Western Civilization

By James Galvin b. 1951 James Galvin

for William Kittredge

1.

That woman still lives at her ranch.
You can ask her. Maybe
She knows. As near and far

As the rest of us can tell
The barn and sheds were built
In the Great Depression. Someone

Had money and a big idea.
Far and away the biggest
Idea I’ve ever seen.

Pat says there must’ve been
A hundred men, shepherds
And shearers, working there.

It’s one of those things
That not only is, but seems,
Larger inside than out,

Like a planetarium or an orange,
Even with Wyoming around it,
And real stars flying away.

Just stick your head in there;
Its dark will make you dizzy.
It has an underneath

Too low to stand in unless
You are a sheep. The loft
Vaults like a dusky church.


    2.

All that summer
I balanced water,

Coaxing the desert
Into pasture,

With eight cubic feet
Per second for two

Thousand acres.
Horseback, shovel

On my shoulder along
Miles of ditches:

Stalling here,
Releasing there,

Water over
The deepening green,

Keeping it living:
Herons and cranes

Regal in meadows,
Strings of ducklings

Frothing the ditch
To get away.


    3.

One day riding ditches I saw Clay.
He was on the hill against the sky,
Flapping his arms at me.
They were going to bulldoze the corrals at the shearing sheds,
Intricate maze of gates and pens
Clay, as a kid, had built with his father,
Before they lost their ranch, before Frank died,
Before the family had to move away.

The new owner was razing everything.
I guess he had some kind of idea.
Clay didn’t need any gates, but, as Pat said,
That’s Clay.
I met them at the shearing sheds.
Pat held a wrecking bar like a steel snake.
I just can’t stand tearin’ apart all them guys’s dreams,
he said, looking shy.
Hell is when you know where you are.


    4.

On the barn roof a loose piece of tin
Flaps in the wind like a broken wing.
Wyoming whirls in the sun.

Up in the loft a pair of shears,
Oh, fifty or sixty years forgotten there,

Floats in noonlight, bearing up some dust,
Just a pair of spring-steel scissors,
Two knives joined at the hip, with smiling edges.

An owl the color of things left alone
Flaps out of the gable door.

Hell is when you know where you are:
Mazes of pens and gates dreaming sheep;
Miles of ditches dreaming green.


    5.

No one living knows
Who built the shearing sheds,
Unless maybe that woman,
And I’m not about to ask her,
Ever since she tried
To stab her husband with a pair of scissors.
He was ninety-one
And barely held her off.
Later she claimed she was just
Trying to cut his heart
Medication out of his shirt
Pocket — dope, she called it —
And the old man had to leave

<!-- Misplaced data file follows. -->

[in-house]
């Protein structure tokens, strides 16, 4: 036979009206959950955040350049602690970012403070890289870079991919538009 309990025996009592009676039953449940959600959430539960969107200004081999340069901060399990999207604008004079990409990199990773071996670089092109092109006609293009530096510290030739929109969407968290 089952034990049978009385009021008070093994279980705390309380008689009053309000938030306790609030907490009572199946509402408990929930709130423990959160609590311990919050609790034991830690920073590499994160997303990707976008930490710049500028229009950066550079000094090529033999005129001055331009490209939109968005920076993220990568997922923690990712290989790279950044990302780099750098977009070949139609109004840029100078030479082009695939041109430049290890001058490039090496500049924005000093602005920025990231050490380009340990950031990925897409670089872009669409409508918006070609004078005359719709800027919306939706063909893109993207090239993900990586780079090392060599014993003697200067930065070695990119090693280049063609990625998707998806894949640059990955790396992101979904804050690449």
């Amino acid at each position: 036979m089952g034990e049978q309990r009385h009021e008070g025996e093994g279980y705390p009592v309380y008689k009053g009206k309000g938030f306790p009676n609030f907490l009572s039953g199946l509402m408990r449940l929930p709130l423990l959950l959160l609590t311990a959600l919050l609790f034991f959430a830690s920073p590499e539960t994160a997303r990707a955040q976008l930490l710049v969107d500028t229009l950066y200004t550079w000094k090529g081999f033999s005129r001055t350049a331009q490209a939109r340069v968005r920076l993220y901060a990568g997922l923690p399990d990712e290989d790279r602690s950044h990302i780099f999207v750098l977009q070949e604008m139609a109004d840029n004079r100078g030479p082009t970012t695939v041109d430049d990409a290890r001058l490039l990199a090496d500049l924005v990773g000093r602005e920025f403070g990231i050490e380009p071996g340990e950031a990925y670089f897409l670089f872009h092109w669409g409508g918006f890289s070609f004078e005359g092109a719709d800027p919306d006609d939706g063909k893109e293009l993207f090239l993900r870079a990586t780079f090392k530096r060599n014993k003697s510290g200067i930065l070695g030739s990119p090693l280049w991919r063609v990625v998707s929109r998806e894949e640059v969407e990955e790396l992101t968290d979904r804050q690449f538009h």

The ranch, where he didn’t last long.

They bulldozed the corrals.
We got forty gates.
We took them someplace safe.


    6.

Now the vast, dim barn floats like an ocean liner
Whose doldrums are meadows spinning into brush,
And everywhere you look Wyoming hurries off.

All night the stars make their escape.
In the loft a pair of shears cuts woolly moonlight.
All day a piece of roofing slaps in the wind.

A startled owl flaps out of the gable.
Hell is when you know where you are and it’s beautiful.
You saved the gates for nothing.

You balanced the water to keep the green from spinning
Away into sage, the same gray as the wing
That just now shaded your eyes.

James Galvin, “Western Civilization” from Resurrection Update: Collected Poems 1975-1997. Copyright © 1997 by James Galvin. Used by permission of Copper Canyon Press, www.coppercanyonpress.org.

Source: Resurrection Update (Copper Canyon Press, 1997)

Discover this poem’s context and related poetry, articles, and media.

Poet James Galvin b. 1951

POET’S REGION U.S., Northwestern

Subjects Relationships, Activities, Jobs & Working, Nature, Landscapes & Pastorals, Social Commentaries

Poetic Terms Free Verse

 James  Galvin

Biography

James Galvin is the author of several collections of poetry, including Resurrection Update: Collected Poems, 1975–1997 and X (2003); a novel, Fencing the Sky (1999); and The Meadow (1992), a prose meditation on the landscape of the Wyoming-Colorado border and the people who live there.

Galvin’s work is infused with the genuine realities of the western landscape, while at the same time not shirking difficult questions of faith, . . .

Continue reading this biography

Poem Categorization

SUBJECT Relationships, Activities, Jobs & Working, Nature, Landscapes & Pastorals, Social Commentaries

POET’S REGION U.S., Northwestern

Poetic Terms Free Verse

Report a problem with this poem

Originally appeared in Poetry magazine.

This poem has learning resources.

This poem is good for children.

This poem has related video.

This poem has related audio.